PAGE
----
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Today's Opinions

  • Letters to the Editor for 4/20/09

    No excuse for rude behavior

    How can a school teacher be so rude to parents and get away with it?

    I talked to the principal on many occasions. And all he said was that he would have a little talk with her. But she is being so rude again.

    How many times is it going to take for them to do something about it? They have no right to tell you how to punish your child

    Like for instance to break a child from pulling his shoes and socks off, to take them outside barefoot and it’s a cold and rainy day. Or to hit his rump a little bit harder.

  • Take care with the public's records

    Grayson County Commonwealth's Attorney Douglas Vaught appears to be a decent and caring person and — to his substantial credit — he does respond to his mail. Others in Grayson County governance, including Vaught's predecessor, refuse to put pencil to paper. I want to share an issue on which he and I disagree, as it forms an introduction to a much larger contemporary issue.

  • Letters to the Editor for 4/6/09

    Boucher voting record 'pro-abortion'

    At a town hall meeting in March, Rep. Rick Boucher responded to questions about the inappropriately named Freedom of Choice Act.

    He stated opposition to radical proee'abortion provisions in question and denied that such a bill existed.

  • Letters to the Editor for 4/13/09

    Dog bear hunting is cruel

    I would like to reply to the March 18 article “Bear License About Control, Not Revenue.”

    I find the article offensive to Virginia hunters by indicating they were out to kill anything they found just because the species was a legal kill. The hunters I know don’t just blow something away because they came across it.

  • Reinventing the Economy

    As our ongoing series, "Adapting to the Economy" has shown, local businesses are reshaping the way they do business in order to survive. We've been impressed by their ingenuity.

    They're doing it on their own, with their own initiative and creativity, not relying on government handouts or taxpayer dollars.

    As the national economy falters, it's encouraging to see our hometown entrepreneurs try new things, scrap what doesn't work and, in some cases, reinvent themselves for today's world.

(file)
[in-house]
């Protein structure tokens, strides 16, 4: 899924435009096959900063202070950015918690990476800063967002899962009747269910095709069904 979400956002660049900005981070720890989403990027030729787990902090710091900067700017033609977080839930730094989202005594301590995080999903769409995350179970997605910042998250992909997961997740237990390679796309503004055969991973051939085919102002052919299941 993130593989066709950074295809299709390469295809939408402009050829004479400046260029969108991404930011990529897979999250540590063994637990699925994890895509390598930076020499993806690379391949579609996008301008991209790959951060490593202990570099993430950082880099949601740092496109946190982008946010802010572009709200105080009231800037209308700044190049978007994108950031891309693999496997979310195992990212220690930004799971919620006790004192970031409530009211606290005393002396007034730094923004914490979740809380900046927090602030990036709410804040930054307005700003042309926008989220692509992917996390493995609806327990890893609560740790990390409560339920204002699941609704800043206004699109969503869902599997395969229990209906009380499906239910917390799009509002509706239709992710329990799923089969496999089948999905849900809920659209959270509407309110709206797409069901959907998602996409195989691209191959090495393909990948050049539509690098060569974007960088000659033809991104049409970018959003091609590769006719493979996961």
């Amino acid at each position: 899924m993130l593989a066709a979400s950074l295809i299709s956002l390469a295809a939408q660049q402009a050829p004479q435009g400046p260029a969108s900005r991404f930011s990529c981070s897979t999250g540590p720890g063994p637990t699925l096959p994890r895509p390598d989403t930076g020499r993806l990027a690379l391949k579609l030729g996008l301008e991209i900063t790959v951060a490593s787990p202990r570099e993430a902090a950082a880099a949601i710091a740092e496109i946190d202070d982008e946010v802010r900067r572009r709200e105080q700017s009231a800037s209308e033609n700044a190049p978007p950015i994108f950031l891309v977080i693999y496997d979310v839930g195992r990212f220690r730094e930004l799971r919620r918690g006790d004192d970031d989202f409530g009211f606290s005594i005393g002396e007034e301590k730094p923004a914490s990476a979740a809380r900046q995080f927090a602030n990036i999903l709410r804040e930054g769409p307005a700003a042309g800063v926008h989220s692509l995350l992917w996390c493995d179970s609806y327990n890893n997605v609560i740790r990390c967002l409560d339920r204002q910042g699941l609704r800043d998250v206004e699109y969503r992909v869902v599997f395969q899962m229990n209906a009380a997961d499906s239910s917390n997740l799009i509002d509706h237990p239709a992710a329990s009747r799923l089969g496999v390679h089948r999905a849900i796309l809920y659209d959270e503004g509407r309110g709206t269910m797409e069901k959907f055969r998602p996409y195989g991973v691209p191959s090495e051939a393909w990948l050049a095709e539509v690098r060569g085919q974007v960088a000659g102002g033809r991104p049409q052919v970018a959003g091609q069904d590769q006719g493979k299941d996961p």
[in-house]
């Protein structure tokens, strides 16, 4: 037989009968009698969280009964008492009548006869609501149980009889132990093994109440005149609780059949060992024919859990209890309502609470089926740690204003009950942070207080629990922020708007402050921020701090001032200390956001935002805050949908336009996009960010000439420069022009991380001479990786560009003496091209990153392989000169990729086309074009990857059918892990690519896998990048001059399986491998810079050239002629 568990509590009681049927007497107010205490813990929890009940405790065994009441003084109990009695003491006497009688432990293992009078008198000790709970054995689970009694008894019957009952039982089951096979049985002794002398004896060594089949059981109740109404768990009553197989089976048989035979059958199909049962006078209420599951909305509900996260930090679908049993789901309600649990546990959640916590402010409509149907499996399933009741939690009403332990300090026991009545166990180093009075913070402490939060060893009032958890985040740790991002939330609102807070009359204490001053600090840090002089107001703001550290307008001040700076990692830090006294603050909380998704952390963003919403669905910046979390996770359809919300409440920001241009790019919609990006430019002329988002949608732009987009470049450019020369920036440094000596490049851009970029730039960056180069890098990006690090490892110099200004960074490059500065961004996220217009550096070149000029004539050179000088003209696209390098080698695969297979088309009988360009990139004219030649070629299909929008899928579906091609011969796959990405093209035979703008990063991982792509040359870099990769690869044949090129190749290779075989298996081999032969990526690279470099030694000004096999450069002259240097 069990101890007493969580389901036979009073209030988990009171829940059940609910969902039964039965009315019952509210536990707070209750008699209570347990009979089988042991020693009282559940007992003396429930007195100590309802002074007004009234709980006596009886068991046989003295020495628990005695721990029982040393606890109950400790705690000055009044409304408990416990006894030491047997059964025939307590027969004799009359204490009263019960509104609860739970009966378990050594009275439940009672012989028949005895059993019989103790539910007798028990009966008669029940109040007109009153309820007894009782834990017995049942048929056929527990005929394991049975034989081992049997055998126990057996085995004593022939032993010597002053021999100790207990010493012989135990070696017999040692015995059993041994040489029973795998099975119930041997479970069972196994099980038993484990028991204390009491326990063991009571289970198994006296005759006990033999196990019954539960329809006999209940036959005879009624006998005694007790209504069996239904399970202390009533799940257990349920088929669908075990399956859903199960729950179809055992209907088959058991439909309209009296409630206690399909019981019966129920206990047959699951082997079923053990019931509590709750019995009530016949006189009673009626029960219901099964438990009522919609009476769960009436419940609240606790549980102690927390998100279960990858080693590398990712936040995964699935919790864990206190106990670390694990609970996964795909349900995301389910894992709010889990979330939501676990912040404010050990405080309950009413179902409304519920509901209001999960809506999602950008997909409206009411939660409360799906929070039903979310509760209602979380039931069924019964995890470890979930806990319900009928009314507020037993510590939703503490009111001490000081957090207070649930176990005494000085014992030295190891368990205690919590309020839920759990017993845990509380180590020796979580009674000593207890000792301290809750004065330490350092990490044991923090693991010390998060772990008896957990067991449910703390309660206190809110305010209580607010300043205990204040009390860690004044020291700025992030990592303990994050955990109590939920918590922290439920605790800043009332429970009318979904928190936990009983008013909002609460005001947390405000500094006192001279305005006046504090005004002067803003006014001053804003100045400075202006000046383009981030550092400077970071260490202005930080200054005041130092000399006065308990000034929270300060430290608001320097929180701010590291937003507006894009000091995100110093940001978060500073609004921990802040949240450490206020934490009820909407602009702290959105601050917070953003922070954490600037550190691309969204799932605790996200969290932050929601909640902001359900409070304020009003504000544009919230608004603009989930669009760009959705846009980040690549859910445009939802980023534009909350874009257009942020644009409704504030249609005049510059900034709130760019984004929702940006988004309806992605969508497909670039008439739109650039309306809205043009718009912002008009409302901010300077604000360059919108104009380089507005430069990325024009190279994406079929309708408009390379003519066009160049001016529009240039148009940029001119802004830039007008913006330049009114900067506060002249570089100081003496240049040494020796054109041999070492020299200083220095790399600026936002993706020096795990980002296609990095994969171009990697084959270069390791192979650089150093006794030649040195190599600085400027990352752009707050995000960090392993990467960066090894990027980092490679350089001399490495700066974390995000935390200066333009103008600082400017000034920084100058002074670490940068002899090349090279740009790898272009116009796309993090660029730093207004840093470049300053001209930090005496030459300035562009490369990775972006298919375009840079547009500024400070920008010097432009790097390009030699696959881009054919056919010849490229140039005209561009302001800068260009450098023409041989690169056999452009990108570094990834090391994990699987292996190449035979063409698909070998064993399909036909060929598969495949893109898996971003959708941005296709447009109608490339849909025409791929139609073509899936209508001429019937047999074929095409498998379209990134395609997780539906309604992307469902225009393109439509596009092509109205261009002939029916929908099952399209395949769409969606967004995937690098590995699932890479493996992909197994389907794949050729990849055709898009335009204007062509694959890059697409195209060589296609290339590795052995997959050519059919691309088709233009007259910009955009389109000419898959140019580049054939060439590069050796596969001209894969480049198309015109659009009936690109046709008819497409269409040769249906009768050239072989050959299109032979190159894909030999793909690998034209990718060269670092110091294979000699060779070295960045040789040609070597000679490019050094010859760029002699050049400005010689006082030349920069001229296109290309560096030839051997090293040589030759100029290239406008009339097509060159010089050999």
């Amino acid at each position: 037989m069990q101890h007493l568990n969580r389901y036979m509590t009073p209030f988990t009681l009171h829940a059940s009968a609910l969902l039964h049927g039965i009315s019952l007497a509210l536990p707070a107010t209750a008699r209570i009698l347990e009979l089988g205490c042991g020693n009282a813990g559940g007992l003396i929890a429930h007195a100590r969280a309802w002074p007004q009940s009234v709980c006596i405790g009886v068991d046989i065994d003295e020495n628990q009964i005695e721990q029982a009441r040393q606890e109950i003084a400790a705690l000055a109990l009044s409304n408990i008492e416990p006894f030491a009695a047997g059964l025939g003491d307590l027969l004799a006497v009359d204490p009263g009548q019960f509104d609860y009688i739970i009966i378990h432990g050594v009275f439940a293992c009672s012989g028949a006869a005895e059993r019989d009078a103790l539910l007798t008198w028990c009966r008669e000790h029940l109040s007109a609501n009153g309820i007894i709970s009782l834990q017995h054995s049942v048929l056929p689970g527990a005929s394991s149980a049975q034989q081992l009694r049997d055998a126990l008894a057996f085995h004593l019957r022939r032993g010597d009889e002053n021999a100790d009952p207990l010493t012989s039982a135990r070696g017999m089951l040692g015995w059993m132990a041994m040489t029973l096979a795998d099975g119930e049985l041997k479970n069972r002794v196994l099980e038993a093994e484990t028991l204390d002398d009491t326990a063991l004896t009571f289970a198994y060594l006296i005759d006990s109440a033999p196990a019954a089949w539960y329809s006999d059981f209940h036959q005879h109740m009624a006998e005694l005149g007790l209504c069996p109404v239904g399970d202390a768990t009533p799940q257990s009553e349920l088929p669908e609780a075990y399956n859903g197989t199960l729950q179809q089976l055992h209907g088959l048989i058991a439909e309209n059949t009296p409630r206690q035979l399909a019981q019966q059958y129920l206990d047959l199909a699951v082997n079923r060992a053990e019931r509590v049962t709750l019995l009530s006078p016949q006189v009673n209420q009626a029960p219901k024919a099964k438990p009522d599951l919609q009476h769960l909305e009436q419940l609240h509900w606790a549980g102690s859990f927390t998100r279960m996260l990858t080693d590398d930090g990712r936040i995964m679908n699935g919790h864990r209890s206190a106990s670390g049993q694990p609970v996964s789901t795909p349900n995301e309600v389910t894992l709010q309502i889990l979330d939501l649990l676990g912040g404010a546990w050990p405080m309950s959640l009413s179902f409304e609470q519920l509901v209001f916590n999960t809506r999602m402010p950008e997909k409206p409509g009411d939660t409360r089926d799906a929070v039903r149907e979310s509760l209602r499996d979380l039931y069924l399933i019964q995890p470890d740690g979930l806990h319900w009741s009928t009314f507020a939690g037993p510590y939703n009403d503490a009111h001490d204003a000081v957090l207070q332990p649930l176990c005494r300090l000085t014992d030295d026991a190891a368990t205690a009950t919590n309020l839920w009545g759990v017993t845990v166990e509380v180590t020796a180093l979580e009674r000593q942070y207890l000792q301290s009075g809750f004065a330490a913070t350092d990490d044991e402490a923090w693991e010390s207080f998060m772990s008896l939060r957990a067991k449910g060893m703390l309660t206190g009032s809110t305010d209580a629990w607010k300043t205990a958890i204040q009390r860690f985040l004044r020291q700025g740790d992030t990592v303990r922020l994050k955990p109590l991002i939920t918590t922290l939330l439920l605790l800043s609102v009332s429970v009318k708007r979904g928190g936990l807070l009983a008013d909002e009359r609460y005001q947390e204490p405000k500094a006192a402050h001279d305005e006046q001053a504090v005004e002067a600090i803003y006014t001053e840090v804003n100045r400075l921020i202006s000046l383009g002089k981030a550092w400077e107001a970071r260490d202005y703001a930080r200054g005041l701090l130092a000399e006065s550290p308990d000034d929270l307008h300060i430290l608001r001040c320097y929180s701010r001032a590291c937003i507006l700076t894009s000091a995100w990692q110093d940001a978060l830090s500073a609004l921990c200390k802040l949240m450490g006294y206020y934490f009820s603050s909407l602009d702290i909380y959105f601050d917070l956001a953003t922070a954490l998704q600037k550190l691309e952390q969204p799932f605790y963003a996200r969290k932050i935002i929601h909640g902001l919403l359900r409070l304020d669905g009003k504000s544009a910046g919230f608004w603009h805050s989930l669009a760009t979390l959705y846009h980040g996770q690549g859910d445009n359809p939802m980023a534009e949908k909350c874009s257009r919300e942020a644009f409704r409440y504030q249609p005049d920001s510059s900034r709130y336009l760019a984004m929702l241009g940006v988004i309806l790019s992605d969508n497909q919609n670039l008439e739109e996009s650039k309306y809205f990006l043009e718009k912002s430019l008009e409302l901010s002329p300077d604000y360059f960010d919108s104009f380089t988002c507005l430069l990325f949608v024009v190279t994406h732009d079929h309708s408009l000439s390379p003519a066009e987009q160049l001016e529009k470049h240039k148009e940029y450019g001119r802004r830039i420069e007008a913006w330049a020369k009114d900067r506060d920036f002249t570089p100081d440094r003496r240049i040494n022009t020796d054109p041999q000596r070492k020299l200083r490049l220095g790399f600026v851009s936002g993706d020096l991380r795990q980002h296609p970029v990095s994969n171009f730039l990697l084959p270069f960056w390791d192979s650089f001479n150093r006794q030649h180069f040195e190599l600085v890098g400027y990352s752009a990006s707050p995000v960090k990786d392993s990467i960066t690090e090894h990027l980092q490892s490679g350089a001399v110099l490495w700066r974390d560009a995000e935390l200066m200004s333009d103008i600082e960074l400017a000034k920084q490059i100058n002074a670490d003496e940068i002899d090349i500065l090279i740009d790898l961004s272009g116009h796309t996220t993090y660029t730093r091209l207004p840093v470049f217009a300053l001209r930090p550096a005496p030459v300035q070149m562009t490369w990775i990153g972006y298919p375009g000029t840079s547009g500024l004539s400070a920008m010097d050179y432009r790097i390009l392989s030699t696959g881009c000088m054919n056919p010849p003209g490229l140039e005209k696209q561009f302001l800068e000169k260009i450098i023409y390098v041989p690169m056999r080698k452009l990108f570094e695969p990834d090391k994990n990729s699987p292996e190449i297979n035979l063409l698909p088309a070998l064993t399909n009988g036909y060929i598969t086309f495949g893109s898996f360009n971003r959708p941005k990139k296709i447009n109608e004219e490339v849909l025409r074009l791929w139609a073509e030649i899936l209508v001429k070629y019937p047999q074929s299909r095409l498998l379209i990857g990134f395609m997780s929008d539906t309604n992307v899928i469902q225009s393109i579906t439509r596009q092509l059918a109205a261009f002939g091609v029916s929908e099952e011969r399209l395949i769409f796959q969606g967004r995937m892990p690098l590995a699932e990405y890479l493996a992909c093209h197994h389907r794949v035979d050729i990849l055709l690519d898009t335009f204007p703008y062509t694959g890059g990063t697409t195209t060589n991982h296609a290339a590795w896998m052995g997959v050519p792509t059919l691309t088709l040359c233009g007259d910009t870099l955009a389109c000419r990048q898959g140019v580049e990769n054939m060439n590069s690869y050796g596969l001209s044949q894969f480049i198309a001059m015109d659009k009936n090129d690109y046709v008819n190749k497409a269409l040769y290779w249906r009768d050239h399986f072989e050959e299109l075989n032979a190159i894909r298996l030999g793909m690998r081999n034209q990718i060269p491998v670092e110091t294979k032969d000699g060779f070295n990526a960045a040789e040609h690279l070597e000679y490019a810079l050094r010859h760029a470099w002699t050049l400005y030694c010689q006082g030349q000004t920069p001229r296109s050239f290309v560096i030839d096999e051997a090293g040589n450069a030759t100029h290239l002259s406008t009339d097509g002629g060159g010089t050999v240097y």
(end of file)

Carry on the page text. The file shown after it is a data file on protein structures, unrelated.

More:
• Amnesty, anyone?

    A Laurel Elementary fifth-grader whose family could symbolize the whole immigration debate provided a fresh — and eye-opening — perspective to the President of the United States in just a few hundred words.

    Desiree Nguyen was much closer to the point than a pundit’s fist-pounding rage, broad exaggerations and elaborate scapegoating, as she shared her personal experience as it relates to the conundrum of undocumented workers in the United States.

  • Economic Milestone

    It seems small business development rather than large industry recruitment is the way to go, especially here in Galax and the Twin Counties, after the Small Business Development Center recently announced that it helped gain funding for 100 businesses in the past three years, with 96 of those still operating.

    Though a large manufacturing company willing to put hundreds back to work would be nice, when the economy turns bad, it seems large industries leave the threat of hundreds being stranded without jobs all at once.

  • Let's Hope It Works

    Carroll County educators remain hopeful that federal stimulus funds will work as advertised.

    That's a good thing to hope for. The long-stated purpose of the stimulus funds, after all, involves saving or creating jobs.

    Educators have pointed out that using money coming directly from the federal government, along with the funds going through the state, could save around 20 positions in Carroll County Public Schools alone.

    In a region that continues to fight job losses, every position spared seems like the silver lining in the dark economic cloud.